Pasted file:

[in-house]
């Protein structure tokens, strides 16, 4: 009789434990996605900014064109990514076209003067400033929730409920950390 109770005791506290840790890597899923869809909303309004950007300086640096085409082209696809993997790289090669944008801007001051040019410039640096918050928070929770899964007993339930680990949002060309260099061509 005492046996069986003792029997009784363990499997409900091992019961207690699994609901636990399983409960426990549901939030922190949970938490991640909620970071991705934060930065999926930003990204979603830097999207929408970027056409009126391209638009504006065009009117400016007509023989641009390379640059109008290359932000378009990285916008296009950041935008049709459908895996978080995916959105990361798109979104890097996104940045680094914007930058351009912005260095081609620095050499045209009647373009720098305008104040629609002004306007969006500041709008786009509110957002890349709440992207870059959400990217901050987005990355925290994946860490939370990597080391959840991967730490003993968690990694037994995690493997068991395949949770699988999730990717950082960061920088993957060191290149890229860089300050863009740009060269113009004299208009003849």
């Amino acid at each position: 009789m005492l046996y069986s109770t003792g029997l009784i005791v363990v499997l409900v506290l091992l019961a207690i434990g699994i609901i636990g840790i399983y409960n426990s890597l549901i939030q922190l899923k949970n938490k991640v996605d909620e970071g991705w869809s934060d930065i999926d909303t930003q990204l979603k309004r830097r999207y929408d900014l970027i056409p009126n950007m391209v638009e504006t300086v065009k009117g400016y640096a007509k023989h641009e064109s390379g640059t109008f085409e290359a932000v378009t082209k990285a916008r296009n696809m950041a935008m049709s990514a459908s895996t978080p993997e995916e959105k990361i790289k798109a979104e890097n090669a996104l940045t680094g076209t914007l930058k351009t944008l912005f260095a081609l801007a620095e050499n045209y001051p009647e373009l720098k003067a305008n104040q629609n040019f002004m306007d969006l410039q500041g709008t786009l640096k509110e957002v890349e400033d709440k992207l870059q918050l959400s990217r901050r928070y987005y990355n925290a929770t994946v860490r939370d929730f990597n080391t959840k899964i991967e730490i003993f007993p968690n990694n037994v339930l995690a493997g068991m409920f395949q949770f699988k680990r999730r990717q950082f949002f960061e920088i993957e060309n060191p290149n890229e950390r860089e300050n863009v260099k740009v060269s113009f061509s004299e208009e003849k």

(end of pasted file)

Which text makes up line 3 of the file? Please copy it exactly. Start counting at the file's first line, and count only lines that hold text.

């Amino acid at each position: 009789m005492l046996y069986s109770t003792g029997l009784i005791v363990v499997l409900v506290l091992l019961a207690i434990g699994i609901i636990g840790i399983y409960n426990s890597l549901i939030q922190l899923k949970n938490k991640v996605d909620e970071g991705w869809s934060d930065i999926d909303t930003q990204l979603k309004r830097r999207y929408d900014l970027i056409p009126n950007m391209v638009e504006t300086v065009k009117g400016y640096a007509k023989h641009e064109s390379g640059t109008f085409e290359a932000v378009t082209k990285a916008r296009n696809m950041a935008m049709s990514a459908s895996t978080p993997e995916e959105k990361i790289k798109a979104e890097n090669a996104l940045t680094g076209t914007l930058k351009t944008l912005f260095a081609l801007a620095e050499n045209y001051p009647e373009l720098k003067a305008n104040q629609n040019f002004m306007d969006l410039q500041g709008t786009l640096k509110e957002v890349e400033d709440k992207l870059q918050l959400s990217r901050r928070y987005y990355n925290a929770t994946v860490r939370d929730f990597n080391t959840k899964i991967e730490i003993f007993p968690n990694n037994v339930l995690a493997g068991m409920f395949q949770f699988k680990r999730r990717q950082f949002f960061e920088i993957e060309n060191p290149n890229e950390r860089e300050n863009v260099k740009v060269s113009f061509s004299e208009e003849k």